Newspaper closing side effect - higher bonding costs.

Discussion in 'Business & Economics' started by iceaura, Jul 31, 2018.

  1. iceaura Valued Senior Member

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    https://psmag.com/economics/economic-damage-from-losing-local-news

    The internet apparently doesn't pick up the slack.
     
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  3. Seattle Valued Senior Member

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    It's a little dubious. If there are other markets, TV, other community papers it doesn't apply so we are talking about really small markets and I have a hard time picturing much economic investigative reports from papers in such small markets.

    I would question the data/causality.
     
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  5. iceaura Valued Senior Member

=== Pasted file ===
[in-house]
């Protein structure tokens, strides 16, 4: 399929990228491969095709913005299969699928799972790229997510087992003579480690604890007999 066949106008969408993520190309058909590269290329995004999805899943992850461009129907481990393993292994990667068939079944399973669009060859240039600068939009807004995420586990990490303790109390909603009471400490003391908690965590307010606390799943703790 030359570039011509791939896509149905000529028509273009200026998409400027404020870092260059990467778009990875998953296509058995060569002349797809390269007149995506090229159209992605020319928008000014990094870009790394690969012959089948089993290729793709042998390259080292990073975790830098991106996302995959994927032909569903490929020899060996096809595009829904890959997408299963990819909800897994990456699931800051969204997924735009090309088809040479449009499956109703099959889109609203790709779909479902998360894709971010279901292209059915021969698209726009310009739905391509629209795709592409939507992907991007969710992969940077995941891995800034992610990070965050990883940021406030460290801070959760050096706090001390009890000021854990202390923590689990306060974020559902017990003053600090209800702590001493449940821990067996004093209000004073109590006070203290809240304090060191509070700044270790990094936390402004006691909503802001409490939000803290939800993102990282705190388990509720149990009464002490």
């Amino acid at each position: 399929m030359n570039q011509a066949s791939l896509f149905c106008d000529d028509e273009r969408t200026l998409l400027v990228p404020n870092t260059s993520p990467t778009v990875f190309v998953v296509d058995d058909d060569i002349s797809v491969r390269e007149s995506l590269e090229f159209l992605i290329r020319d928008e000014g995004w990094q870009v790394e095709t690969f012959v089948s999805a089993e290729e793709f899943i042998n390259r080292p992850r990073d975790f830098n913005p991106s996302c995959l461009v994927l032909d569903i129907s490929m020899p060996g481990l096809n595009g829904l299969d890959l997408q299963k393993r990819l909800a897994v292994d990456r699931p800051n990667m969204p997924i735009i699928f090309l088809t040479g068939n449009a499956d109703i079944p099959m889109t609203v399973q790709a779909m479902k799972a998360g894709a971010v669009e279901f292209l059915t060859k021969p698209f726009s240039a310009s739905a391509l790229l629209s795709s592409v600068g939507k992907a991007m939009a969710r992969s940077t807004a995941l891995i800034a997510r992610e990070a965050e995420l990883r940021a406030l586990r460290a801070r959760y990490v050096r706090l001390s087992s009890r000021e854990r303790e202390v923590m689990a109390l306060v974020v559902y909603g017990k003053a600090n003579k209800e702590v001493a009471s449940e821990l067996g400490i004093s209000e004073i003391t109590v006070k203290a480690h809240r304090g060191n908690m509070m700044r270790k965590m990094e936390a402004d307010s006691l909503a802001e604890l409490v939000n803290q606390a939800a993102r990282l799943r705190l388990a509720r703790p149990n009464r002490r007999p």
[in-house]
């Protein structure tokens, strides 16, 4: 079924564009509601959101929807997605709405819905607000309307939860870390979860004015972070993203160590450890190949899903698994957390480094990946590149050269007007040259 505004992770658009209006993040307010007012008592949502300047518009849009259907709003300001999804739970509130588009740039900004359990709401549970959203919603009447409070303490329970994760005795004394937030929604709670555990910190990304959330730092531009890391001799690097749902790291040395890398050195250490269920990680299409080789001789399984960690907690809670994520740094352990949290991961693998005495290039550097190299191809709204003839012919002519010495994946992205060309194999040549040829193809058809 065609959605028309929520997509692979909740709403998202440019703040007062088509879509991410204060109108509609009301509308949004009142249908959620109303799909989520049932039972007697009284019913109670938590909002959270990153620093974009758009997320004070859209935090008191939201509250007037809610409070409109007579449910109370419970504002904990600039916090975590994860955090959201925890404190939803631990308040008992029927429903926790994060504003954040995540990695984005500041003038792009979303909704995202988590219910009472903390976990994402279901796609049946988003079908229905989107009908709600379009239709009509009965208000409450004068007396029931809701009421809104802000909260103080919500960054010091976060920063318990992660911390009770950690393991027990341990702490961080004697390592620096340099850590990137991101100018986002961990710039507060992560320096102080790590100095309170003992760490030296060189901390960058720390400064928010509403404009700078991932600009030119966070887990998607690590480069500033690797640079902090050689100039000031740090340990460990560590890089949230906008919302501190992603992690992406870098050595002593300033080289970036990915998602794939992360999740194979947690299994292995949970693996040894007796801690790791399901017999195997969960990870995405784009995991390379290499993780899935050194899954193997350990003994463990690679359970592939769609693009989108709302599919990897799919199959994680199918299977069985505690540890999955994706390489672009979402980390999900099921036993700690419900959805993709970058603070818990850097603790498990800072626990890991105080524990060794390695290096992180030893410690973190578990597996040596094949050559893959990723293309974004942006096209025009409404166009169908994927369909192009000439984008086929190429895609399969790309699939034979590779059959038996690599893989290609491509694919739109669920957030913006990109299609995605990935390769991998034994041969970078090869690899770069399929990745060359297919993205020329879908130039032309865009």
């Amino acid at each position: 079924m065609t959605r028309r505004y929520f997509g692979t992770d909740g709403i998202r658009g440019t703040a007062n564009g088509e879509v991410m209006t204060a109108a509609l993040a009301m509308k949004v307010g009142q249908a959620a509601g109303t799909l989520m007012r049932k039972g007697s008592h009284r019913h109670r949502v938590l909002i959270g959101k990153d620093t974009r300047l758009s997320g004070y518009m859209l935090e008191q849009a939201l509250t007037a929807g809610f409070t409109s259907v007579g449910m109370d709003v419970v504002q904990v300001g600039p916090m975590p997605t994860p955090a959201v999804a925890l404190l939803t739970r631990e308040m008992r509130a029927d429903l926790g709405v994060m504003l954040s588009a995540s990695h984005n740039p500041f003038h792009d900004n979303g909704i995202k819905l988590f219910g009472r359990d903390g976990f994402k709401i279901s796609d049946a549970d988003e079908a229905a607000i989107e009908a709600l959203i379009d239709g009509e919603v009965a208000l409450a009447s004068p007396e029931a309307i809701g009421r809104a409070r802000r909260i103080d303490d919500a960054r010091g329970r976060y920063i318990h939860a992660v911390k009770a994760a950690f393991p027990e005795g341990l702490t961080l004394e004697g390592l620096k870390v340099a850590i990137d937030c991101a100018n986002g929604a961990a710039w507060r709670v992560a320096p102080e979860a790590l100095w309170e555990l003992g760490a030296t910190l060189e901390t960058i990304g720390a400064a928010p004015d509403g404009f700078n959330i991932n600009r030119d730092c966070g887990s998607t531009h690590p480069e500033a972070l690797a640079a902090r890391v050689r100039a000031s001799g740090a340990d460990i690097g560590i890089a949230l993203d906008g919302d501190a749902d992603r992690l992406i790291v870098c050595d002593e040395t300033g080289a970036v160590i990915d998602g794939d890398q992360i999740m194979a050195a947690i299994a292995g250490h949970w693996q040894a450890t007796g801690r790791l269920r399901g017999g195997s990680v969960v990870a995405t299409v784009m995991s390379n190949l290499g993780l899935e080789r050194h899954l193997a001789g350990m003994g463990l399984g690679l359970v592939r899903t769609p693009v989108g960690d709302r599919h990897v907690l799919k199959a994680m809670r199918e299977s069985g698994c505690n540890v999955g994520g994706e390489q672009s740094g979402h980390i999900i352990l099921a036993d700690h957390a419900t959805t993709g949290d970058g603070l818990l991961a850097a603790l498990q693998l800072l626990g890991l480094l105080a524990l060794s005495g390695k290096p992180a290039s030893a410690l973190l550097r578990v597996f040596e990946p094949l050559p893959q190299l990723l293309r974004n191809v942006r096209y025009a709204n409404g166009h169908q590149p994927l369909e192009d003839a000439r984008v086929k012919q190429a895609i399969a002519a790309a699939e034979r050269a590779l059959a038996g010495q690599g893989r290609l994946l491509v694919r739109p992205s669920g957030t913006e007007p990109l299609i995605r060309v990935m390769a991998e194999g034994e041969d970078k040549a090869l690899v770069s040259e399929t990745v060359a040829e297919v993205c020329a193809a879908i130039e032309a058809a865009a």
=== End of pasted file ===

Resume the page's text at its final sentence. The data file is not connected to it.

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    They described their methods - hundreds of pairs of small towns, matched by geography and demography, each test subject with a control.
    Of course the causality is speculative - that's explicit in the discussion. "Coincidence", however, has a steep statistical hill to climb in that data set.
    There were not other "community" papers, by design - that was the tested circumstance.
    Other markets, TV, etc, were tested by the study. The internet apparently correlated with revenue bond rates among the controls and the test subjects alike at the State level.
    Instead of picturing, observe. Have you never lived in a small to midsized bonding region with a local paper? Economic investigative reports - how much the town council is talking about spending on adding a turn lane to that intersection (and its effect on parking), with quotes from the council reps at Tuesday's public hearing - is kind of their thing.
     
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